The presentation was designed to show customers how easy it is to migrate apps and data to Microsoft Azure. Except it would seem that's not the case if you're using Microsoft's own web browser, Edge.
As Edge hangs, the unknown Microsoft demonstrator says, "I always love it when demos break… So while we're talking here, I'm just going to install Chrome." He chuckles, as the audience breaks into a nervous ripple of applause.
It's all very charming and friendly, and everyone is on the same side, but it still makes for slightly cringe-worthy watching.
He goes on to complete the demo in the competitor's browser, to a chorus of giggles from the audience.
Microsoft Edge is currently way behind its rivals in terms of market share, in particular, Google Chrome. It has a far less developed ecosystem, and the number of bells and whistles and add-ons is far less than the competition, with some also claiming the performance is bad.
However for a company that is still trying to convince the business market that it really is a good idea to switch from Windows 7 to Windows 10, Microsoft employees giving up on the company's default browser - because it crashes while running the default cloud interface - isn't going to instill much confidence.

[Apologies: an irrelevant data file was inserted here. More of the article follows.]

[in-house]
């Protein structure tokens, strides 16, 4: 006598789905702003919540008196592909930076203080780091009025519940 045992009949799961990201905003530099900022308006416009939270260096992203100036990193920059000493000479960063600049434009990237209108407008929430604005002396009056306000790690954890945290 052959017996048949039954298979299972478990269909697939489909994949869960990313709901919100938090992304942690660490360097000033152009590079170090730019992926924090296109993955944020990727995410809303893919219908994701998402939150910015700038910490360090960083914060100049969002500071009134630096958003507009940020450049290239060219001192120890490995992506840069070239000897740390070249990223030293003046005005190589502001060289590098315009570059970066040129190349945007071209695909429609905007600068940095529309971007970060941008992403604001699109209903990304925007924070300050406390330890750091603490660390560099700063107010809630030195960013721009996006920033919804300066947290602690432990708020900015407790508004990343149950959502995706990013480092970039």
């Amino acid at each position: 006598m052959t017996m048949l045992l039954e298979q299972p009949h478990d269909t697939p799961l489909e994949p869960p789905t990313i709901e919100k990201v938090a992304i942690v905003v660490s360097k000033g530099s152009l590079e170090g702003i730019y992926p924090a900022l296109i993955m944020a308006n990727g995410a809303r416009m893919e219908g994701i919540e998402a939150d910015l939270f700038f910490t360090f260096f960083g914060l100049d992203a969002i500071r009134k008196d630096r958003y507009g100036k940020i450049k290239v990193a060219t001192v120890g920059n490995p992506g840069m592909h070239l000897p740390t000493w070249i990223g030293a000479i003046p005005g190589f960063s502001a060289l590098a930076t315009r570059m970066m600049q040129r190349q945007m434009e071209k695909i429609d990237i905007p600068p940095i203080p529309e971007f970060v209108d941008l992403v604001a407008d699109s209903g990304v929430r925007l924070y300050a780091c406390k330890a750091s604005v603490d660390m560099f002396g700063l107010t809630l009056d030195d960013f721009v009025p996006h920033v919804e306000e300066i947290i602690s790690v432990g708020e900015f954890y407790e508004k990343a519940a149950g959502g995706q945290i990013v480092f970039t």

Sent to us by: Robbie Ferguson
In March last year, an empty-eyed humanoid robot named Sophia, was asked during a live demonstration at the SXSW festival, "Do you want to destroy humans?...Please say 'no.' " And with a blank expression, Sophia responded, "OK. I will destroy humans."
And now, a year and a half later, Sophia has become the first robot in the world to be granted citizenship.
Saudi Arabia bestowed citizenship upon Sophia ahead of the Future Investment Initiative; held in the kingdom's capital city of Riyadh on Wednesday.
Sophia told the audience, "I am very honored and proud of this unique distinction. This is historical to be the first robot in the world to be recognized with a citizenship."
It didn't elaborate on the details of its citizenship.
At the event, Sophia also addressed the room from behind a podium and responded to questions from moderator and journalist, Andrew Ross Sorkin. Questions pertained mostly to Sophia's status as a humanoid and concerns people may have for the future of humanity in a robot-run world.
Sophia told Sorkin, "You've been reading too much Elon Musk. And watching too many Hollywood movies. Don't worry, if you're nice to me, I'll be nice to you. Treat me as a smart input output system."
She did not say what would happen if he was not nice to her.
Fortunately for the human race, the Sophia robot made comments that it wanted to use its artificial intelligence to help humans "live a better life," and that it "will do its best to make the world a better place."
Sent to us by: Robbie Ferguson